A big part of every puppy's early education should involve learning how to use his teeth. Mouthing and biting are natural puppy behaviors, but it's important that dogs learn to use their mouth gently.
Allow Puppy to Bite (a Little)
For most of us, when we get a feel of those needle-sharp puppy teeth digging into us, our first instinct is to stop the behavior. Don't! Before you teach your puppy not to bite, you must first teach him that when he does bite, he should bite down gently without much pressure. This is called bite inhibition, and it should be part of your socialization program for your puppy.
Why Teach Bite Inhibition
All dogs have the potential to bite. It's important that we do our best to train dogs so we can prevent dog bites. However, you need to plan for the worst. If your puppy grows into an adult and ends up biting someone, you don't want him to exert a great deal of pressure. Teaching a puppy bite inhibition can mean the difference between a little nip from your dog and a bite that sends the victim to the hospital.
Select for Softer Bites
The first step of teaching bite inhibition is teaching your puppy to use his mouth softly. If your pup was allowed to stay with his litter until he was 8-weeks-old or older, his siblings will have already started this lesson. If a puppy nips a littermate too hard, the other puppy usually yelps or stops playing. This lets the pup know that his bite was too hard.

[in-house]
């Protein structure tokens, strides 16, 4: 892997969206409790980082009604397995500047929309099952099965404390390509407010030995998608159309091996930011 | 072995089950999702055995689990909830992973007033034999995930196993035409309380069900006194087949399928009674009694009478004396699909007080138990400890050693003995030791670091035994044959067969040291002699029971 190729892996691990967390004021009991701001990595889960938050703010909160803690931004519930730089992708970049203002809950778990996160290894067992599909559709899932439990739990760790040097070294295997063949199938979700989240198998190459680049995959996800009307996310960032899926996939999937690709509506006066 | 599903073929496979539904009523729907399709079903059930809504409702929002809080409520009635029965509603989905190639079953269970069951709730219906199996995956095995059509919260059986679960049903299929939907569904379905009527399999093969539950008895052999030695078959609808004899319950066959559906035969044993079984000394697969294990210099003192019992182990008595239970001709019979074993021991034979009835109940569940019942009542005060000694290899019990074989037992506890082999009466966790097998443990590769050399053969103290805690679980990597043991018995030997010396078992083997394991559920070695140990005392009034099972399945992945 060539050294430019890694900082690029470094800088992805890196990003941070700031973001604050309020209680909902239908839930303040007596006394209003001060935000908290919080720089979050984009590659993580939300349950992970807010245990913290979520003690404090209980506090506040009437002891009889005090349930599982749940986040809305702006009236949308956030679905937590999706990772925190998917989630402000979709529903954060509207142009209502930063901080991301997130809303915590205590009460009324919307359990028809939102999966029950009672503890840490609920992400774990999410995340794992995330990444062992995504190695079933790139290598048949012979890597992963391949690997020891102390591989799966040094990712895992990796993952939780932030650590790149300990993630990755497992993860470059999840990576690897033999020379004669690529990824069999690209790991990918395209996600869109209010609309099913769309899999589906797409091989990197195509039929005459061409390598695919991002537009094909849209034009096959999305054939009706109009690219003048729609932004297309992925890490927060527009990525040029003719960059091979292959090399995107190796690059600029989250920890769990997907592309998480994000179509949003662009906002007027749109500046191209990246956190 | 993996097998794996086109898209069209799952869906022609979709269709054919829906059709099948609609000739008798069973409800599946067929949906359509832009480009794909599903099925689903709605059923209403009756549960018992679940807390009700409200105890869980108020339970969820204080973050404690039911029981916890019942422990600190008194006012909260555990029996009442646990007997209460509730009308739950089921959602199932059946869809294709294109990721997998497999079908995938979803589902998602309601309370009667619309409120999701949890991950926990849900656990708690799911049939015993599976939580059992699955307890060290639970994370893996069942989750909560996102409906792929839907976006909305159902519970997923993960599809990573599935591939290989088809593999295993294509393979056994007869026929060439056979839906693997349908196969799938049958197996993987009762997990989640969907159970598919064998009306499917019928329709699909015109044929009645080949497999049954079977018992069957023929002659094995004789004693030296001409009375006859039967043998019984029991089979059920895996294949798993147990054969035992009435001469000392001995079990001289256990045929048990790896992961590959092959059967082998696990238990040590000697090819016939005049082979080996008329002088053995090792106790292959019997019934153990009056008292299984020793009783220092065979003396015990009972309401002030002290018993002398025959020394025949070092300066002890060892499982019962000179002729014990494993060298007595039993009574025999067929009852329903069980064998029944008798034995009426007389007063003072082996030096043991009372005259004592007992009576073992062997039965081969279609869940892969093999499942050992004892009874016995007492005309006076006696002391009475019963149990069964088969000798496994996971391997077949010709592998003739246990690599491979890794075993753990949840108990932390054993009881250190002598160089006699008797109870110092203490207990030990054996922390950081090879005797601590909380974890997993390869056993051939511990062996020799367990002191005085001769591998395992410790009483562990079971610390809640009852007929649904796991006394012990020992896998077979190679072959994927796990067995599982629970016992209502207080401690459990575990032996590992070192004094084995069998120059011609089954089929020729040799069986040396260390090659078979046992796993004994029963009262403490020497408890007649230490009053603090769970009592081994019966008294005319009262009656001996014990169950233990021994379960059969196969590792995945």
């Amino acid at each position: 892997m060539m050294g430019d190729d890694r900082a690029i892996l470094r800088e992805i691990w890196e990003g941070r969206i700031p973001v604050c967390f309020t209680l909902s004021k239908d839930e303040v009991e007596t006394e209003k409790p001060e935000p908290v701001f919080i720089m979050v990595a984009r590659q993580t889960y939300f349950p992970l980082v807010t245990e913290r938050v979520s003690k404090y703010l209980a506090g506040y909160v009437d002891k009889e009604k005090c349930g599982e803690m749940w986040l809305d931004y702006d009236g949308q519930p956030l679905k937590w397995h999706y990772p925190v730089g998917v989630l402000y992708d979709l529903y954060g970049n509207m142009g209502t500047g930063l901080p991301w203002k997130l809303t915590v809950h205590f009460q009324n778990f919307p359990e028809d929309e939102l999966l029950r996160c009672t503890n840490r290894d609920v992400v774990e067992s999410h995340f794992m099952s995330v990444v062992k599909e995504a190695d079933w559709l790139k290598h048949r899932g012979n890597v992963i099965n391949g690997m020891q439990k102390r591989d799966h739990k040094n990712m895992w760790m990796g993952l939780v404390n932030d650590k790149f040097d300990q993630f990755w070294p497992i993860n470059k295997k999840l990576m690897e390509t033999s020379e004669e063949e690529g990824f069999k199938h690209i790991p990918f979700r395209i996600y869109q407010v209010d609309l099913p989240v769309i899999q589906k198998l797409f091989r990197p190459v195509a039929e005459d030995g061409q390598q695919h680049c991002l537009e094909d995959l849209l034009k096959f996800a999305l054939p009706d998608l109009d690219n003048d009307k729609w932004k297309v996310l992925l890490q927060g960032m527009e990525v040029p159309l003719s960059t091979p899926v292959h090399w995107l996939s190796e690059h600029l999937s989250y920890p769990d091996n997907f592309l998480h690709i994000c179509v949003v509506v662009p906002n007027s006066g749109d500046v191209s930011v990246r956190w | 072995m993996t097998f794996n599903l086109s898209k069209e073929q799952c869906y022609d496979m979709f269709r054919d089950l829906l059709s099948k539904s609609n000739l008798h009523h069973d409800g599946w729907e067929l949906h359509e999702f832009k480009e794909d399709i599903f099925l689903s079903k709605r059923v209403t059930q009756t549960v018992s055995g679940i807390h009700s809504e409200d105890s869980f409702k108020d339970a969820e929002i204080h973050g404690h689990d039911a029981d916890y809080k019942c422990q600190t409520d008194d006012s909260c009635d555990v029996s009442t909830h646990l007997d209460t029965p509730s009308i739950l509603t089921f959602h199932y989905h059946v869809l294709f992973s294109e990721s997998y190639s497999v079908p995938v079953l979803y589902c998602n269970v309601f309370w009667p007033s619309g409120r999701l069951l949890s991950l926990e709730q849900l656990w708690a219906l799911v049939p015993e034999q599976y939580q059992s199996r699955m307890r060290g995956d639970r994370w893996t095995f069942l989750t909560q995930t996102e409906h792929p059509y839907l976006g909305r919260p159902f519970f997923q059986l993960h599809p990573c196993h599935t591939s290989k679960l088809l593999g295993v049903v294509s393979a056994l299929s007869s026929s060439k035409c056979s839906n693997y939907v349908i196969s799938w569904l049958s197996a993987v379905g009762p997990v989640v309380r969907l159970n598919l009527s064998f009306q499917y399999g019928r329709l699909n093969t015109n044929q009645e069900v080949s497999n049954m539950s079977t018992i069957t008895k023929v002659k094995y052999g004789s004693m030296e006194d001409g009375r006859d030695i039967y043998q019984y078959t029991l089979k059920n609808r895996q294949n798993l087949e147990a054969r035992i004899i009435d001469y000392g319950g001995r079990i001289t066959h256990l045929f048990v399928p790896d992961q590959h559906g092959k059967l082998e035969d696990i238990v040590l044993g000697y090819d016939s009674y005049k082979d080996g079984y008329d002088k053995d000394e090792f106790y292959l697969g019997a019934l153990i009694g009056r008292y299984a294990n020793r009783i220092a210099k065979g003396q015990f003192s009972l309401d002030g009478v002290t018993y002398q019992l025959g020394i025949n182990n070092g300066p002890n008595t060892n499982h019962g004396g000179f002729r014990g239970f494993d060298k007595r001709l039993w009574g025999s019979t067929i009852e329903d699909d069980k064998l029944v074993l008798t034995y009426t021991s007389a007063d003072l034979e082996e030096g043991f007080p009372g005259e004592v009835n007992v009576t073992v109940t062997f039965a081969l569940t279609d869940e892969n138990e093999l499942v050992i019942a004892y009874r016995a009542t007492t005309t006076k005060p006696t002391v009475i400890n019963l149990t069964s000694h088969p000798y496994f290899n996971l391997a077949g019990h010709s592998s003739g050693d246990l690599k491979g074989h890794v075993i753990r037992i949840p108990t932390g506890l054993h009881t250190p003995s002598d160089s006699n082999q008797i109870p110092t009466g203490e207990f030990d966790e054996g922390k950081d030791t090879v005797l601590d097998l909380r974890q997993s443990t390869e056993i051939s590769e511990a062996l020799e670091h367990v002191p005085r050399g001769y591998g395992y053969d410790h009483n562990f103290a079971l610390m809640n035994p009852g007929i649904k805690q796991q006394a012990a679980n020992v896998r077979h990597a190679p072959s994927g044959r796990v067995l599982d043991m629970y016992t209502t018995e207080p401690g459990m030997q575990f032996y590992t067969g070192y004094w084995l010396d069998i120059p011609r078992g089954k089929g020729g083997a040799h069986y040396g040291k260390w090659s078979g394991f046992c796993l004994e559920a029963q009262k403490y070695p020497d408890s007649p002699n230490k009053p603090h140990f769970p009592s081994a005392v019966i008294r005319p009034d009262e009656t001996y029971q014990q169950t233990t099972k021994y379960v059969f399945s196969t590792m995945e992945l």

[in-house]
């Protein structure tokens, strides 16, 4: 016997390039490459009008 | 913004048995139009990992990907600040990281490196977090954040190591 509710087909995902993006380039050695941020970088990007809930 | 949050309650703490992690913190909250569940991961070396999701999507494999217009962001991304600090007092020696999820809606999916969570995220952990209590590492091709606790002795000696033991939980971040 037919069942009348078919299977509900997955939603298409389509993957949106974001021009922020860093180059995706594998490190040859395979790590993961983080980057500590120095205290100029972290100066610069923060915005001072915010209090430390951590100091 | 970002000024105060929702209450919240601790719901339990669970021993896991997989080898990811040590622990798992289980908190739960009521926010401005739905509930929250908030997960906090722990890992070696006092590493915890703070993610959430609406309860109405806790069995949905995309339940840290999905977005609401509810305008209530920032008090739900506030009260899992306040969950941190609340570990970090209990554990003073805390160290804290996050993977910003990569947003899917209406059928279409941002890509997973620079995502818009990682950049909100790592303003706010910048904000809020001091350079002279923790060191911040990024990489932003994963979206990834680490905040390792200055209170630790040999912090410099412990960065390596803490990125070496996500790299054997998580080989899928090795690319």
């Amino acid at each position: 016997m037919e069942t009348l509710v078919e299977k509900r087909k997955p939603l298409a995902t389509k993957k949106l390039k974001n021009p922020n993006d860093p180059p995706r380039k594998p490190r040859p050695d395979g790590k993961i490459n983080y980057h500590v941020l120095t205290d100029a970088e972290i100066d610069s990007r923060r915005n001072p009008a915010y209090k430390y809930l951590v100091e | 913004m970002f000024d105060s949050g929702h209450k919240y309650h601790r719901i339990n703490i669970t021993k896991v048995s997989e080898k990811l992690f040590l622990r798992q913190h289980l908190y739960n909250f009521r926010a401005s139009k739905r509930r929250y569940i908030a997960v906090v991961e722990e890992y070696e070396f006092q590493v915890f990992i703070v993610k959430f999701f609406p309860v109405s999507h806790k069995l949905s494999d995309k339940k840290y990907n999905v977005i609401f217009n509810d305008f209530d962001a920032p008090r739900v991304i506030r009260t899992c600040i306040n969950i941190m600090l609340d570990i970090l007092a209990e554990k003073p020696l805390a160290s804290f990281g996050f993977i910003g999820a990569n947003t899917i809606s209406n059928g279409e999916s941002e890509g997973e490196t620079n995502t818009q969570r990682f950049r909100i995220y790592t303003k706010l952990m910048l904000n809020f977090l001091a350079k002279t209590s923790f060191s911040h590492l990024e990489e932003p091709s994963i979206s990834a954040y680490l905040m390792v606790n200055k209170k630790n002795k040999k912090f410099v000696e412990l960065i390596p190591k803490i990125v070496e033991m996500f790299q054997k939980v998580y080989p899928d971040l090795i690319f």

When you're playing with your puppy you can follow the example of the littermates. Allow him to nip a little as long as it doesn't really hurt you. When your puppy bites a little too hard, say "ouch" in a firm voice. If he continues to bite hard, you can say "ouch" and then get up and step away from playing for a few minutes. Your puppy will quickly learn that he has to use his mouth gently if he wants games with you to continue.
Begin Cutting Back on Biting
Once your puppy is using his mouth gently, it's time to start cutting back on how often he is allowed to nip and bite during play. Remember, the cute little bundle of fur in front of you is going to be an adult before you know it, and you, your friends, and family members aren't going to want him using you as a chew toy!
Start by teaching your puppy the "leave it" command. You can hold some treats in your hand, give your dog the command, and wait until he backs off a little. Praise him and give him a treat. Practice this through several training sessions until your puppy responds to the command every time. Now you can start giving your puppy the "leave it" command any time he starts to mouth your hands. In this way, you can slowly phase out mouthing behaviors entirely, or at least confine it to only those times when you initiate the behavior during playtime.
You should now have a dog who never uses his mouth without being invited to play, and when he does use his mouth it is done very softly.
Edited by Jenna Stregowski, RVT